By Joanna Chen
My cousin and his wife are visiting us. It’s been a long time since Steven and I played hide and seek together, growing up in London. When I moved to Israel as a teenager, the connection between us was severed, or so I thought. The few times I saw him over the years on trips to England, we hardly talked. He was a stranger, grown tall, with a gruff voice and a retiring manner. Neither of us could break through the barrier of years on those brief trips, and I don’t believe we really tried. Then last year I visited England on two occasions, and saw him both times. I laughingly told him I would put up curtains in the guest room if he came to Israel. A few days after returning home, his wife, Sue, sent me an email: We’re coming she said, the flights are booked. I was surprised that they would visit after so many years.
By email we discussed the places they would like to see on their trip: The Old City of Jerusalem; Jaffa; the Dead Sea; a number of churches. We made plans. I hung pretty chintz curtains with pink flowers in the guest room. I put matching sheets on the bed and emptied the closet of towels and linen. I wanted it to be perfect. It had been so long.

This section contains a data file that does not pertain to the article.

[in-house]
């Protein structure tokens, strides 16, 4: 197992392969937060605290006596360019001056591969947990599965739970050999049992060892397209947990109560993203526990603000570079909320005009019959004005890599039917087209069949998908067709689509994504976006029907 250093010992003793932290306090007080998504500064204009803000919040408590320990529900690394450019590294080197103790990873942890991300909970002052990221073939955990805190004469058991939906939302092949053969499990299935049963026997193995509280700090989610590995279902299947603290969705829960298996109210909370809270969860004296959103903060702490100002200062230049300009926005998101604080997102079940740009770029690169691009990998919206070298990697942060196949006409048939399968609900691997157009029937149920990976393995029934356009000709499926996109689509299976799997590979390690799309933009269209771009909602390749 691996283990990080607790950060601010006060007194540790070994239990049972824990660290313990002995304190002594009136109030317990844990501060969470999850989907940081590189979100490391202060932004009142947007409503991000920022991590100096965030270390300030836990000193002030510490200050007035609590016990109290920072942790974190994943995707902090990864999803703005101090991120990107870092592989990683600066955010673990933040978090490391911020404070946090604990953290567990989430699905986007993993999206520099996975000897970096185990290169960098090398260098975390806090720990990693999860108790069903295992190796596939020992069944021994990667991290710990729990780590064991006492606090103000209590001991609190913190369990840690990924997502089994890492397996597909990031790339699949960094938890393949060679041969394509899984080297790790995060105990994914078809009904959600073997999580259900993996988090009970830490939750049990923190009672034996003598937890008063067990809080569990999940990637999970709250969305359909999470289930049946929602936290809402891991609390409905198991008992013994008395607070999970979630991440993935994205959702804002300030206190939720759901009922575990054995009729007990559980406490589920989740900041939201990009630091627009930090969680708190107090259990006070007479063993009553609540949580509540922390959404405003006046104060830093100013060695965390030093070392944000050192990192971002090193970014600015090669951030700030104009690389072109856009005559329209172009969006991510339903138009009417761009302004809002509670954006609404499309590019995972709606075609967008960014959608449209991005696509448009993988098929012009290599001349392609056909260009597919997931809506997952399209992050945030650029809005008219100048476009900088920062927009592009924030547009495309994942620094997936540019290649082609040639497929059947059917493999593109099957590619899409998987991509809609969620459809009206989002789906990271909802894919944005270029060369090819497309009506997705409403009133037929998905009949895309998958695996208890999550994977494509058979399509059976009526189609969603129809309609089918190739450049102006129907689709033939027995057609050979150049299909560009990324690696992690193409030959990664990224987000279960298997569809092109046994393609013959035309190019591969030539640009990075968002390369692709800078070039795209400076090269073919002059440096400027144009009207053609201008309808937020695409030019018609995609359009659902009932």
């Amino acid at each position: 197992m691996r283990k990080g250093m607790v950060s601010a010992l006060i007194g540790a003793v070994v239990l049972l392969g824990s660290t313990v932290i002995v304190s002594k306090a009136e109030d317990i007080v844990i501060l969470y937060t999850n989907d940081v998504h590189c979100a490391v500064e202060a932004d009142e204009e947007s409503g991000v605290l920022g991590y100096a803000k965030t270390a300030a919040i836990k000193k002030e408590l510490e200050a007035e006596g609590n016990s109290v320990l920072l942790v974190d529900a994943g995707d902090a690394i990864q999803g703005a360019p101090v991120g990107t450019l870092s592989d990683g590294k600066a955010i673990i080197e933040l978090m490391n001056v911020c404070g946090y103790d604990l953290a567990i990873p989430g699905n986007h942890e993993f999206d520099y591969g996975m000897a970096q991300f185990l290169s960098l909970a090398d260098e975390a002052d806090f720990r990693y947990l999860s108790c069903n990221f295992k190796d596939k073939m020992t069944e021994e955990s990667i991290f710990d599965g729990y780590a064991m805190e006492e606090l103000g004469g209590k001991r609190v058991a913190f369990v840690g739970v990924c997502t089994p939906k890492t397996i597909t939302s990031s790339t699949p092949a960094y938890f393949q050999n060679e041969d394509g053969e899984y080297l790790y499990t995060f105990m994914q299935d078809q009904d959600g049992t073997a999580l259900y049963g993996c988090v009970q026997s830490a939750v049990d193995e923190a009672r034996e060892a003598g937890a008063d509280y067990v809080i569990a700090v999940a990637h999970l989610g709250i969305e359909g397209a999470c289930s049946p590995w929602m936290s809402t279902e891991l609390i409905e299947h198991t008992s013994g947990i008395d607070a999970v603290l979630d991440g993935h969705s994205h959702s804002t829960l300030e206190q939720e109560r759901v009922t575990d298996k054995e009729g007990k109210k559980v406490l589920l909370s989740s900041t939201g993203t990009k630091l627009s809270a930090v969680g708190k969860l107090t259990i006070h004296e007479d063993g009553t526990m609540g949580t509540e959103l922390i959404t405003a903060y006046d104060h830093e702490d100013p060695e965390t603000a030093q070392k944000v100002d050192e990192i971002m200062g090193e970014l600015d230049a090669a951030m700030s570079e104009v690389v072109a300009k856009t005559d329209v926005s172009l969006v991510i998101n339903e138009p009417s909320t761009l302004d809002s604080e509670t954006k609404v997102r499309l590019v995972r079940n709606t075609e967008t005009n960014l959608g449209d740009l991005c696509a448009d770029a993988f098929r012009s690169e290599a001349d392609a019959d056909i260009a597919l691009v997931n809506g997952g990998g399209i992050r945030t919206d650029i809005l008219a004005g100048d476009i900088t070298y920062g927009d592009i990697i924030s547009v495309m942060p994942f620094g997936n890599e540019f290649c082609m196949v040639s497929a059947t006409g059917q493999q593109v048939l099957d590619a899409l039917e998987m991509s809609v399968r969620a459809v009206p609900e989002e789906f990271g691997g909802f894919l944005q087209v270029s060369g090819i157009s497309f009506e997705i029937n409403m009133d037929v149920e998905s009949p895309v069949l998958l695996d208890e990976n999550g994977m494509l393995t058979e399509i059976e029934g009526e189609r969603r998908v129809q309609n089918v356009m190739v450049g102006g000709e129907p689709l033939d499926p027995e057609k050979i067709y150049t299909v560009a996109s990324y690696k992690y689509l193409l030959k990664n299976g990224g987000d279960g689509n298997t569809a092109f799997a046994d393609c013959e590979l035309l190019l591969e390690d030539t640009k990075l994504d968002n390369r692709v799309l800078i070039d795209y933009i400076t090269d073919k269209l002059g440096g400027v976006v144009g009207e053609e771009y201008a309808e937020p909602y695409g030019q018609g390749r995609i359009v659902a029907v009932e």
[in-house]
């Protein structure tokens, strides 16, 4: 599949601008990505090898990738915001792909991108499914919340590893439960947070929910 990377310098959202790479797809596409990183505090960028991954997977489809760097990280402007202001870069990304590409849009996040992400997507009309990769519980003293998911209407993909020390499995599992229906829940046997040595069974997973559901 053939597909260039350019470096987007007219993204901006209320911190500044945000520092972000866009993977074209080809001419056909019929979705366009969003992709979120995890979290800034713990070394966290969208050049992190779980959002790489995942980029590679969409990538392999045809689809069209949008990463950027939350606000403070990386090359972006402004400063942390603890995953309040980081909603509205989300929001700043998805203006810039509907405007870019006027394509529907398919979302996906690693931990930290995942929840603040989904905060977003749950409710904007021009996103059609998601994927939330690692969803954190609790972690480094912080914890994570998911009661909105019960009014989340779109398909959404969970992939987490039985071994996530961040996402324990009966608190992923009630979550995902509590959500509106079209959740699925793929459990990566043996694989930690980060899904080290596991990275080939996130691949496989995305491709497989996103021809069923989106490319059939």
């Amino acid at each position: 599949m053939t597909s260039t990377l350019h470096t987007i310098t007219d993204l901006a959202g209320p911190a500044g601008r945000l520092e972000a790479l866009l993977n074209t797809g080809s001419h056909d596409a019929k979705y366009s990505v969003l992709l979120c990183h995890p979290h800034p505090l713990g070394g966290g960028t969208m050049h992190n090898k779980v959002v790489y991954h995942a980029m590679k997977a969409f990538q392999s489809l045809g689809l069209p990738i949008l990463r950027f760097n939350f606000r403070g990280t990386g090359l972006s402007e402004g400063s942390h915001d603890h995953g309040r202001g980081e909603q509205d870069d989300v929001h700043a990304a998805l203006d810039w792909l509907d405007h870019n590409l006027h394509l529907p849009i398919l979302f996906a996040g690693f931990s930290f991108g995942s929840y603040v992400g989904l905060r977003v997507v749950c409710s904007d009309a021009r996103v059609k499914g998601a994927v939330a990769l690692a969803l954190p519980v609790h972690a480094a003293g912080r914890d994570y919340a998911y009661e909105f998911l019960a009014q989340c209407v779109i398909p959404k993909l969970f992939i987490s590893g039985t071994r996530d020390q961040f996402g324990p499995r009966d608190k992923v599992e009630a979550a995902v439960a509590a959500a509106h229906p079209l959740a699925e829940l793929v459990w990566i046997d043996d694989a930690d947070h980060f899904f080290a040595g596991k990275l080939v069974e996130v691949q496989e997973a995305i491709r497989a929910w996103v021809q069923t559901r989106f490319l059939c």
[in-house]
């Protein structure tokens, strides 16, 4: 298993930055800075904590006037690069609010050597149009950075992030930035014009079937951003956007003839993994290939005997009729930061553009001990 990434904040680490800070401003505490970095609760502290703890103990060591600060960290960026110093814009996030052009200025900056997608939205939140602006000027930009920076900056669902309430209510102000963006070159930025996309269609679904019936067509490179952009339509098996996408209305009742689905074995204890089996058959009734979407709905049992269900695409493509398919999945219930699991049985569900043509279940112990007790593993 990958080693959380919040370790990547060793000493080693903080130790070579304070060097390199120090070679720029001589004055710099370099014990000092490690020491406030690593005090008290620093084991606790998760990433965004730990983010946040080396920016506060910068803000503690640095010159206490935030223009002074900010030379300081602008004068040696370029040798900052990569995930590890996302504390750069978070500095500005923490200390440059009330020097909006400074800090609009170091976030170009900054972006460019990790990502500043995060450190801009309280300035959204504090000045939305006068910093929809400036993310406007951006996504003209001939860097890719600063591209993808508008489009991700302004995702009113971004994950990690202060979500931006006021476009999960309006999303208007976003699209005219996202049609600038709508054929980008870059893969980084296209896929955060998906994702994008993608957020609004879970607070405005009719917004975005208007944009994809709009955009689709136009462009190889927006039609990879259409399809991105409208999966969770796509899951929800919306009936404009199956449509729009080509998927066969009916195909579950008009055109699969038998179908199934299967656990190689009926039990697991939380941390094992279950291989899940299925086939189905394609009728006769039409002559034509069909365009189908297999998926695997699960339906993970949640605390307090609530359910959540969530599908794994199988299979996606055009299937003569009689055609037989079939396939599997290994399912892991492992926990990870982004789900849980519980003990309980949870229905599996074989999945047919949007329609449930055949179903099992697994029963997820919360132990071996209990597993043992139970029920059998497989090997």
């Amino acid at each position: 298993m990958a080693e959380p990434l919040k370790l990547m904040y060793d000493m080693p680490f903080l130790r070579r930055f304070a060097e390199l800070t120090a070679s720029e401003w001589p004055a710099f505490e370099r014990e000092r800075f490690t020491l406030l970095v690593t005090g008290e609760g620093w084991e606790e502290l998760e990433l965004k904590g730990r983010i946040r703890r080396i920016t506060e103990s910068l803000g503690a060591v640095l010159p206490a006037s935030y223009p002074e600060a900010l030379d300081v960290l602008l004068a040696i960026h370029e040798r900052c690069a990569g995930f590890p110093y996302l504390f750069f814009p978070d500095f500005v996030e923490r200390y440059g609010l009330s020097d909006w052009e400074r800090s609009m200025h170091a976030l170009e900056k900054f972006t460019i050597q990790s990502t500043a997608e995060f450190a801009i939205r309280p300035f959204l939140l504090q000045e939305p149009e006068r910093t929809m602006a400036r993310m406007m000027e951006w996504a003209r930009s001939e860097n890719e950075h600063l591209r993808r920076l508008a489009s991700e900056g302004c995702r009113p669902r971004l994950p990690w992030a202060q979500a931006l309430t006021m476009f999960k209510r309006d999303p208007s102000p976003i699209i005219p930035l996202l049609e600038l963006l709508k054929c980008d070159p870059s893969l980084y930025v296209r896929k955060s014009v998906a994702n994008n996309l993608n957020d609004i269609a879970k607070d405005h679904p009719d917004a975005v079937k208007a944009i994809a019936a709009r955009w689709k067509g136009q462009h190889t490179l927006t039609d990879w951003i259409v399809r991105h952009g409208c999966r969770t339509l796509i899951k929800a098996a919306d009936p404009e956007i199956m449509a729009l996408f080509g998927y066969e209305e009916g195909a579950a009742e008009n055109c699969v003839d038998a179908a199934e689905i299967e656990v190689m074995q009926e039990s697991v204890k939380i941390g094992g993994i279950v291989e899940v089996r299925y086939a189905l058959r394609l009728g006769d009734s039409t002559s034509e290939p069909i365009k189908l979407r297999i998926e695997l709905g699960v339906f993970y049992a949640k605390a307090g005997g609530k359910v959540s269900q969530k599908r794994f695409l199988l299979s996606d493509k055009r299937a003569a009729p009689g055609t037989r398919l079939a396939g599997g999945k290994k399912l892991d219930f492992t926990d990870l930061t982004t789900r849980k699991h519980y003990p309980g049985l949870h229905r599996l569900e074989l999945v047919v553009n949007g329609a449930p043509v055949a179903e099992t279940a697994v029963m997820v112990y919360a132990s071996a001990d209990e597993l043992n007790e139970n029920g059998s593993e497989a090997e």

The day before their arrival, the tension began building in Israel again. There were sporadic knifings, talk of a third Intifada, rumours of a new blast of hatred. For once, I studiously blocked all this out of my mind. I wanted their visit to be a happy one. I wanted to show them that people can live side by side in peace, despite their differences. I even considered a visit to my friend in Ramallah if things calmed down. But they did not.
On the contrary, the day they arrive in Israel there is another knifing attack in the Old City as they drive to us from the airport. I stop listening to the news as their car draws up outside our house. We hug, we drink tea and eat maple syrup cake together. Sue has a thousand questions to ask about life in Israel. My partner, an historian, answers her patiently while I bustle around with the tea things. The beginning of Muriel Rukeyser’s “Poem” rings in my ears as I place a pot of tea on the kitchen table, for she sums up so perfectly how I feel:
I lived in the first century of world wars.
Most mornings I would be more or less insane,
The newspapers would arrive with their careless stories,
The news would pour out of various devices
Interrupted by attempts to sell products to the unseen.
I would call my friends on other devices;
They would be more or less mad for similar reasons.